Easy N for late N applications in cereals


Nitrogen drives yield in winter cropping systems. However, environmental conditions in the later stages of crop development make fertiliser applications difficult. While available soil-moisture at topdressing may be known, future rainfall events, frosts, heat shocks, and the length of the grain-fill period, are all unknown and can have an impact on both yield and protein.

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At most crop growth stages the type of nitrogen fertiliser does not make a significant difference to fertiliser recovery. However, later in the crop’s development, EASY N has shown to be more effective than Urea. This could be because of some leaf uptake, lower volatilisation potential (lower solution pH, ammonium, and nitrate forms of nitrogen) and nitrate-nitrogen that is rapidly taken up via mass flow with moisture.


As the crop develops, nitrogen accumulates in the plant (Figure 1). During the vegetative growth stages, nitrogen demand is relatively low. However, once the crop moves into their productive growth stage, nitrogen demand increases significantly. Ensuring the crop has access to adequate nitrogen at the right growth stages, when the key yield components are set, is vital to achieving optimum yield.

The first component is tiller number. Plant stress during and after tillering can decrease tiller set or cause tiller death thereby reducing the number of spikes (or heads) per plant.

Grain number is set from mid-tillering to mid-flowering, with the final number determined at flowering. Ear initiation commences when the plant has four leaves and concludes at the end of tillering. This is also when the number of spikelets per tiller is set.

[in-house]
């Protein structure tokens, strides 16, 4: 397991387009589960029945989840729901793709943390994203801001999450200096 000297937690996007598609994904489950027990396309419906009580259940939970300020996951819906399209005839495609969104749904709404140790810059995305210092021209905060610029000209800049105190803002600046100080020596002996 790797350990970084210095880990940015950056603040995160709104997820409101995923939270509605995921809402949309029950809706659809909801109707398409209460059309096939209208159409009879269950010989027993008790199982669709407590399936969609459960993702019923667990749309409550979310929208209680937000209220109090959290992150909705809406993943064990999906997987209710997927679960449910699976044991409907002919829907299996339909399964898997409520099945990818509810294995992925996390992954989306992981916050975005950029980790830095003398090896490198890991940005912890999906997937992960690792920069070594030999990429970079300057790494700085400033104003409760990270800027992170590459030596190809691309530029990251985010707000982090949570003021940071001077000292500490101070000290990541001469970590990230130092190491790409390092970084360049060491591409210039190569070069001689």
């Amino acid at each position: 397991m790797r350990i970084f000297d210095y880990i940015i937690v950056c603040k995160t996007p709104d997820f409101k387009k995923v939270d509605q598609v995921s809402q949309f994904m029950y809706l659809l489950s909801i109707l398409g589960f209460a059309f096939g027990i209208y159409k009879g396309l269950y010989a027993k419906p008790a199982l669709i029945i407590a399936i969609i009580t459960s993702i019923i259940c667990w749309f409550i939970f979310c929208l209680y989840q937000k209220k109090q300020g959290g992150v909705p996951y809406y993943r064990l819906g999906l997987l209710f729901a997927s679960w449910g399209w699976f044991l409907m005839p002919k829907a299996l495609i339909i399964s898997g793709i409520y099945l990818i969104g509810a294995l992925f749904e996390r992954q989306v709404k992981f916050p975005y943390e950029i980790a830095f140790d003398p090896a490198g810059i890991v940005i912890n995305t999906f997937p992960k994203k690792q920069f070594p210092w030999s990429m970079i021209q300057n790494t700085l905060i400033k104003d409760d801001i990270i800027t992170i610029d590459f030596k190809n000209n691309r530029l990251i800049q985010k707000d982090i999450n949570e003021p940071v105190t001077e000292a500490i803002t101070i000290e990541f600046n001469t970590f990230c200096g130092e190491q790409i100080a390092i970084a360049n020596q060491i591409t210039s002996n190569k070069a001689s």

Figure 1. Nitrogen uptake in medium yielding (5 t/ha) wheat crop and influences on grain yield and protein. Source: Incitec Pivot Fertilisers 2003.

From first node to booting each of these spikelet positions develops several florets. Around flag leaf emergence to booting the ear grows rapidly, and egg and pollen cells are initiated. At the conclusion of booting, the maximum floret number has been set.

After booting, nitrogen has minimal influence on yield. Therefore, ensuring adequate nitrogen supply up to this point is critical in not only setting yield but also protecting yield potential. Leaving most of the nitrogen applications closer to booting can be risky. Adequate soil moisture, effective rainfall and surface root activity are required.

Grain weight is determined during grain fill. Starch is deposited in the grain from photosynthesis of plant parts including leaves, stem, and head. The longer and cooler the season finish, the greater starch deposition can occur, culminating in larger and heavier grains.

Grain protein is derived from stored leaf nitrogen. Low leaf tissue nitrogen levels at flowering can lead to low protein values, although grain size determined by the length of the season can play a large role in the concentration of protein with the grain.